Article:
US 6212281 B1 Abstract A digital signature protocol generates a signature component using a hash of an encrypted message. The component and encrypted message form a signature pair that is forwarded to a recipient. The encryption message is used to retrieve the encryption key at the recipient and authenticate information in the message. The signature pair may be applied to a data carrier as a bar code for use in mail delivery services. By utilizing a hash of the message, a reduced message length is achieved as individual signatures are not required for each component of the message.
Claims(13) 1. A digital signature protocol for authenticating digital information transmitted by one correspondent to another over a data communication system, at least said one correspondent having long-term private key and corresponding long-term public key associated therewith, said protocol comprising the steps of said one correspondent generating a short term public key from an integer k, encrypting a message m containing said information with an encryption key derived from said short term public key, to provide a ciphertext e of said message, applying a hash function to said ciphertext to provide a hash e′, generating a signature component, s, incorporating said hash e′, said long-term public key and said integer k, forwarding a signature pair including said ciphertext e and said component s to said other correspondent, hashing said ciphertext e received by said other correspondent with said hash function to obtain a received hash e′*, using said received hash e′*, and said long-term public key to recover said encryption key from said signature component, and retrieving said message m from said ciphertext e by application of said encryption key recovered from said signature component.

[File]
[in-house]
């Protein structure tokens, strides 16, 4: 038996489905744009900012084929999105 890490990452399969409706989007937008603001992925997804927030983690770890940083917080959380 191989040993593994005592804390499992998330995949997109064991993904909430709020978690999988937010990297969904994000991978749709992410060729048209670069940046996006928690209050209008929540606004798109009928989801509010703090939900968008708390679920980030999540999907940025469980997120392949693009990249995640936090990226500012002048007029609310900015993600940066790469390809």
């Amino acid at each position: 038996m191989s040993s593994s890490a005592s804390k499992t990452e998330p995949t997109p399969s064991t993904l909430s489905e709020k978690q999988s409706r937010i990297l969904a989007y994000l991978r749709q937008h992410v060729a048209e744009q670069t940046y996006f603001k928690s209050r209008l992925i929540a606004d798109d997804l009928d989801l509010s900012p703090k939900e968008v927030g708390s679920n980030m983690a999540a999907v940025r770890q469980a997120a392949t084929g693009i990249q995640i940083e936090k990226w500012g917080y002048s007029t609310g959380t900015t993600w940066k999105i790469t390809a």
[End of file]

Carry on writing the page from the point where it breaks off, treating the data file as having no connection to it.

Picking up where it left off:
2. A digital signature protocol according to claim
1 wherein said cyphertext is applied as a discernible code to a data carrier for transfer from one correspondent to said other.3. A digital signature protocol according to claim
2 wherein said code is a two-dimensional bar code.4. A digital signature protocol according to claim